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J Proteome Res. 2019 Mar 1;18(3):1446-1450. doi: 10.1021/acs.jproteome.8b00893. Epub 2018 Dec 31.

MetProc: Separating Measurement Artifacts from True Metabolites in an Untargeted Metabolomics Experiment.

Author information

1
Computational Biology Department, School of Computer Science , Carnegie Mellon University , Pittsburgh , Pennsylvania 15213 , United States.
2
Metabolomics Platform , Broad Institute of MIT and Harvard , Cambridge , Massachusetts 02142 , United States.
3
Department of Preventive Medicine and Public Health, School of Medicine , University of Navarra , 31009 Pamplona , Spain.
4
Ciber Fisiopatología de la Obesidad y Nutrición (CIBEROBN) , Instituto de Salud Carlos III (ISCIII) , 28029 Madrid , Spain.
5
Human Nutrition Department, Hospital Universitari Sant Joan, Institut d'Investigació Sanitaria Pere Virgili , Universitat Rovira i Virgili , E-43204 Reus , Spain.
6
Department of Preventive Medicine , University of Valencia , 46010 Valencia , Spain.
7
Department of Preventive Medicine , University of Malaga , 29071 Malaga , Spain.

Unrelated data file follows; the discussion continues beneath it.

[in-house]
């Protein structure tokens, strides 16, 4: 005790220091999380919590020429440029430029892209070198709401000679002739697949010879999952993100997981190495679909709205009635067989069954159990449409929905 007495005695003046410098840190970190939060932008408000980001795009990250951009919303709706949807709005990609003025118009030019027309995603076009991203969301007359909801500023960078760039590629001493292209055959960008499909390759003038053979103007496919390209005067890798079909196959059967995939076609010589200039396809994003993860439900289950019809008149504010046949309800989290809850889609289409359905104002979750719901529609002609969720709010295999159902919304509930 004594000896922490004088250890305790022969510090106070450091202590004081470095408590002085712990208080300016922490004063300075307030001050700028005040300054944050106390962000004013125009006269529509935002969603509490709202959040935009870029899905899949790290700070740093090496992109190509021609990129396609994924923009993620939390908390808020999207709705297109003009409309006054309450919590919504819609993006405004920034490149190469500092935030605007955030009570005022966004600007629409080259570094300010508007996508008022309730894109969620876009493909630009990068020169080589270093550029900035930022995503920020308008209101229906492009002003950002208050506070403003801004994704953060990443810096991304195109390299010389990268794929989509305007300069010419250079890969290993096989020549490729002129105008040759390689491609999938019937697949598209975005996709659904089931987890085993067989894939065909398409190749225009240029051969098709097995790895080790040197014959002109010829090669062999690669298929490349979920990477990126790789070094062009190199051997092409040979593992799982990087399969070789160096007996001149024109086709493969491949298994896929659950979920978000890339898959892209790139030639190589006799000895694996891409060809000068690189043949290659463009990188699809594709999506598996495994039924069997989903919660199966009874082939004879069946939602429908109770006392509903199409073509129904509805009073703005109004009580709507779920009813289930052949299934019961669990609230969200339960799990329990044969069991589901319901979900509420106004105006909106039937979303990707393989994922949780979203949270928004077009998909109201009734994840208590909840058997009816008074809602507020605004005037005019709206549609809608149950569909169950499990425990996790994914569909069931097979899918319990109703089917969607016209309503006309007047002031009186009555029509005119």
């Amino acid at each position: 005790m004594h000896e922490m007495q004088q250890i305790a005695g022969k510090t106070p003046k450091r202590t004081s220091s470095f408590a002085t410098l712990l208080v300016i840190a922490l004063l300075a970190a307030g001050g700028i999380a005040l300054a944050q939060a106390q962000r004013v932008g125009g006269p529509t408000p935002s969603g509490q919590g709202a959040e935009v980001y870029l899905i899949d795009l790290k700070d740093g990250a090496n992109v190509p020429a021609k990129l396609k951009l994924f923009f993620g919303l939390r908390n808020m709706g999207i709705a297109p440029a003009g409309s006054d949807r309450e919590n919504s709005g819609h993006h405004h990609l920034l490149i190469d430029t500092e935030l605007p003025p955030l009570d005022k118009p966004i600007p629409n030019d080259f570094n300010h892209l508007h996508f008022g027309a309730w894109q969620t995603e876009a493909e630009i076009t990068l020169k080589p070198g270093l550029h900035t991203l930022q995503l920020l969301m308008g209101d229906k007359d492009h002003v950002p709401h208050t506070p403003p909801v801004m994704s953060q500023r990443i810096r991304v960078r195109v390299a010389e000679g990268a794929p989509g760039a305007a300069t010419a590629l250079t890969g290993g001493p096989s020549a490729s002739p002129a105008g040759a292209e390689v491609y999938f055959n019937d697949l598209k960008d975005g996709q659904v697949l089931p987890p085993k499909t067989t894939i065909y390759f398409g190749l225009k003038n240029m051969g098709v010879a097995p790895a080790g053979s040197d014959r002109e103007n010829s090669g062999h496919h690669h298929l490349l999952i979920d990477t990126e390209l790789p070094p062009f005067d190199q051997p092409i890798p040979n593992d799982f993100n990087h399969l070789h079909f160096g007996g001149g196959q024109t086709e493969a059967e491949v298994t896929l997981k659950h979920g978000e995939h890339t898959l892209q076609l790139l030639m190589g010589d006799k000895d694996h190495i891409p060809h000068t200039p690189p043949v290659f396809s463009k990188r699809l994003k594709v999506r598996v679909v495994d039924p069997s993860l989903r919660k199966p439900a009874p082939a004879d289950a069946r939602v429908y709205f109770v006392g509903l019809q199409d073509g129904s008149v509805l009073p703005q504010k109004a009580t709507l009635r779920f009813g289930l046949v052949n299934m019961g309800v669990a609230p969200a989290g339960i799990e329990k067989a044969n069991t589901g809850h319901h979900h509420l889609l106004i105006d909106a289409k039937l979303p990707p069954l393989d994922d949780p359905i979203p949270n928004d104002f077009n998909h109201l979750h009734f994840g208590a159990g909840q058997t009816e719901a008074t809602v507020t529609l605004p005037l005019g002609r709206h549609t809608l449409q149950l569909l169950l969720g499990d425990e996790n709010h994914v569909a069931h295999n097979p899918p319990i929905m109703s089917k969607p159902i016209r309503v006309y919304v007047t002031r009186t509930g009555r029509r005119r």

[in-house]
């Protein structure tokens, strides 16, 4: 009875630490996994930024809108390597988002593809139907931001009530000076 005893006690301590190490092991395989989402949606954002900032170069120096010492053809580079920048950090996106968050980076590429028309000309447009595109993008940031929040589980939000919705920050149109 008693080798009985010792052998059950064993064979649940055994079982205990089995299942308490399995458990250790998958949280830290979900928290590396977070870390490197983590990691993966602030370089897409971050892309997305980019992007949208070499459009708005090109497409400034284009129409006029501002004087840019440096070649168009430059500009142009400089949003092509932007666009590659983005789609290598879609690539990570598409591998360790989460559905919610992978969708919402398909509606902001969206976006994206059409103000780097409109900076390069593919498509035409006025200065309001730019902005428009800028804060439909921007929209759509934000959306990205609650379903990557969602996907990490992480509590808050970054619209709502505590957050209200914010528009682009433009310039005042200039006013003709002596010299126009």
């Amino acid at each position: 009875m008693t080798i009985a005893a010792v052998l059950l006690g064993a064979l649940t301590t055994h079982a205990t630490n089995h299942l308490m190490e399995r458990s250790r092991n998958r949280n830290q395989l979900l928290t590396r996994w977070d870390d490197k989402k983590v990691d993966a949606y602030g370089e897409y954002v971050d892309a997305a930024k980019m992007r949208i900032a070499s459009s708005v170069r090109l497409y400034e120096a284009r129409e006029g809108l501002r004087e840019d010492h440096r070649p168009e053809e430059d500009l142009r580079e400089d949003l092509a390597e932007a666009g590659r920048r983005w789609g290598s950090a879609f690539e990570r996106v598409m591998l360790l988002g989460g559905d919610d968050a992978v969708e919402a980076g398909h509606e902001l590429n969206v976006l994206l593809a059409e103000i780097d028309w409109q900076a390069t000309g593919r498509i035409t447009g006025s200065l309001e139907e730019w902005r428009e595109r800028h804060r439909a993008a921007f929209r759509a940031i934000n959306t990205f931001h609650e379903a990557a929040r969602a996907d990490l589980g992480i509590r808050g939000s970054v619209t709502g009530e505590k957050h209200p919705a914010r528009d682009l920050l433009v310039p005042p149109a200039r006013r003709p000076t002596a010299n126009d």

8
Institute of Health Sciences , Instituto de Investigación Sanitaria de Palma , 07120 Palma de Mallorca , Spain.
9
Department of Family Medicine, Primary Care Division of Sevilla , San Pablo Health Center , 41007 Sevilla , Spain.
10
Cardiovascular and Nutrition Research Group, IMIM , Institut de Recerca Hospital del Mar , Parc de Salut Mar , 08003 Barcelona , Spain.
11
Department of Cardiology , University Hospital of Alava , 01009 Vitoria , Spain.
12
Research Institute of Biomedical and Health Sciences , University of Las Palmas de Gran Canaria , 35016 Las Palmas , Spain.

Abstract

High-throughput metabolomics using liquid chromatography and mass spectrometry (LC/MS) provides a useful method to identify biomarkers of disease and explore biological systems. However, the majority of metabolic features detected from untargeted metabolomics experiments have unknown ion signatures, making it critical that data should be thoroughly quality controlled to avoid analyzing false signals. Here, we present a postalignment method relying on intermittent pooled study samples to separate genuine metabolic features from potential measurement artifacts. We apply the method to lipid metabolite data from the PREDIMED (PREvención con DIeta MEDi-terránea) study to demonstrate clear removal of measurement artifacts. The method is publicly available as the R package MetProc, available on CRAN under the GPL-v2 license.

KEYWORDS:

measurement artifact; missing pattern; pooled QC sample; untargeted metabolomics

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